Josh Levs, father of a new baby girl, emerged from his sleep-deprived stupor last month to take a stand: He is challenging his employer’s parental leave policy on the grounds that it discriminates against biological dads.I usually side with the dad on issues like this, but I have to admit that childbirth is a little more traumatic for the mom than the dad, and there is more reason for maternal leave than paternal leave. I do not see a need for the feds to intervene in a case like this. But if blind egalitarian thinking leads to better recognition of parental rights for dads in other areas, so much the better.
This was his third child, and this time around, he said he felt compelled to take action. So Mr. Levs, a reporter at CNN, filed a charge with the Equal Employment Opportunity Commission against Time Warner, his employer’s parent company.
He took his case public on his Tumblr page, where he laid out his reasoning: Birth mothers are entitled to 10 weeks of paid leave. The same policy applies to both men and women who adopt or have children through a surrogate. Biological fathers, on the other hand, receive only two paid weeks.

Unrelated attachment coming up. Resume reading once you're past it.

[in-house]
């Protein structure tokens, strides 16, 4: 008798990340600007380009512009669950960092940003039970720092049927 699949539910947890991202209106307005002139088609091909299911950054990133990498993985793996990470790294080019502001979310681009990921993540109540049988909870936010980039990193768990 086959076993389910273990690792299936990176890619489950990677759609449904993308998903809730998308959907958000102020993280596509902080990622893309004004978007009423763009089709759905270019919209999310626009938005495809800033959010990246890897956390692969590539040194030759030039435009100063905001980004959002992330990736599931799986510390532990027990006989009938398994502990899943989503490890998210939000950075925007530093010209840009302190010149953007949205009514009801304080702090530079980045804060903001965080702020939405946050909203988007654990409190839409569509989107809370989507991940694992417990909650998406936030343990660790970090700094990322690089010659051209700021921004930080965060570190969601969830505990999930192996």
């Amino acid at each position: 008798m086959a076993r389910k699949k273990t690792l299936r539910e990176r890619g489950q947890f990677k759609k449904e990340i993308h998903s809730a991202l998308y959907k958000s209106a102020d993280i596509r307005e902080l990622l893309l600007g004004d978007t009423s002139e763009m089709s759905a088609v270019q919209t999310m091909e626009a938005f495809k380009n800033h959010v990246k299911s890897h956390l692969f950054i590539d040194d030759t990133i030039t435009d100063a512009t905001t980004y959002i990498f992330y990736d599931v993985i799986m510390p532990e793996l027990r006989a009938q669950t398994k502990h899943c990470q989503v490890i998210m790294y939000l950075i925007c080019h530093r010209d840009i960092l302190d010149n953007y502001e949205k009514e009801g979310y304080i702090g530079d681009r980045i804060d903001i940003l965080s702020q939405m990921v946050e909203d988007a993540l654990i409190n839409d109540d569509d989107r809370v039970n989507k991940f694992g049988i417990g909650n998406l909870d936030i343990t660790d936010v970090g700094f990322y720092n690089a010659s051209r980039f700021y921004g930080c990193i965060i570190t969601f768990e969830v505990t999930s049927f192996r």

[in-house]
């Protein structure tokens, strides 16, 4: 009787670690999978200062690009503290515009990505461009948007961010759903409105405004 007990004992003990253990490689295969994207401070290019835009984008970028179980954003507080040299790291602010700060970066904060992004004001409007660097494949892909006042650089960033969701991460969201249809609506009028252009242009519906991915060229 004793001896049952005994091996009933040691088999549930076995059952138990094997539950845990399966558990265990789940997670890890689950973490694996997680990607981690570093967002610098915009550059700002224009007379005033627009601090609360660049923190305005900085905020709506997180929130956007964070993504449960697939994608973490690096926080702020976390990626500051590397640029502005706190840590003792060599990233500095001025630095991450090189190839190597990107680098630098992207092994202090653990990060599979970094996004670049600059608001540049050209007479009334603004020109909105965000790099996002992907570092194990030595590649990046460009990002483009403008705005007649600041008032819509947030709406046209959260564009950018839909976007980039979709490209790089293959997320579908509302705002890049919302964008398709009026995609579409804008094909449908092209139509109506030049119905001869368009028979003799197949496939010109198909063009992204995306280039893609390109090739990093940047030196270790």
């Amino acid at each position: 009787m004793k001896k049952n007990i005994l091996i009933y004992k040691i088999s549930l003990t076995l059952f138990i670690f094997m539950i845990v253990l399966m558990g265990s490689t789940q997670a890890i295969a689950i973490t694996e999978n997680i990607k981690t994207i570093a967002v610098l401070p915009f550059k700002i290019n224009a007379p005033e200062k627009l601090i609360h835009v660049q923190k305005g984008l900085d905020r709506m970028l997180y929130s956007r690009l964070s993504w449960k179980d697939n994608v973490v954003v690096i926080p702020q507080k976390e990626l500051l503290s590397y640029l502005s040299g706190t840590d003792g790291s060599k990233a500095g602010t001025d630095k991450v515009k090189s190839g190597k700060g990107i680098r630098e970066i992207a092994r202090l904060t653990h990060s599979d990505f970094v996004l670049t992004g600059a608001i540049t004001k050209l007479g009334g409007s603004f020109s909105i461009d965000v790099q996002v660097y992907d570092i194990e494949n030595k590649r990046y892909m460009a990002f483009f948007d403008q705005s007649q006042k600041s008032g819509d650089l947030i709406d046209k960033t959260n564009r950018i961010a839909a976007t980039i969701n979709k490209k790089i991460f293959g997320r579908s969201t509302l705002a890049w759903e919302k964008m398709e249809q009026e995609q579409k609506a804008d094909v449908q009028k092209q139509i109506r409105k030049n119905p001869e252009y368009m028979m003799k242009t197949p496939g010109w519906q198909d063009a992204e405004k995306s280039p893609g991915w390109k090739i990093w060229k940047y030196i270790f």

There aren’t any federal laws that explicitly prohibit discrimination against workers with family responsibilities, but some states and municipalities have more specific protections. The types of claim filed by Mr. Levs is brought under Title VII of the Civil Rights Act of 1964, enforced by the E.E.O.C., which prohibits employment discrimination based on sex. Mothers who claim they were treated differently from men with children file claims under the law, and so do fathers who say they were denied leave or benefits available to female caregivers.
That’s generally what Mr. Levs is contending. “If I gave up my child for adoption, and some other guy at Time Warner adopted her, he would get 10 weeks off, paid, to take care of her,” he wrote on his Tumblr page. “I, however, the biological father, can’t.”
And when men take time off after the birth of a child, it can have lasting ripple effects. Not only does it help create a connection with the child, but it sets the stage for a more egalitarian division of labor at home over the longer term. It could also help equalize the perception when women take time off. “If it is true that women will not be equal in the workplace until men are equal at home,” Ms. Calvert added, “it has greater repercussions as well.”This is a fantasy.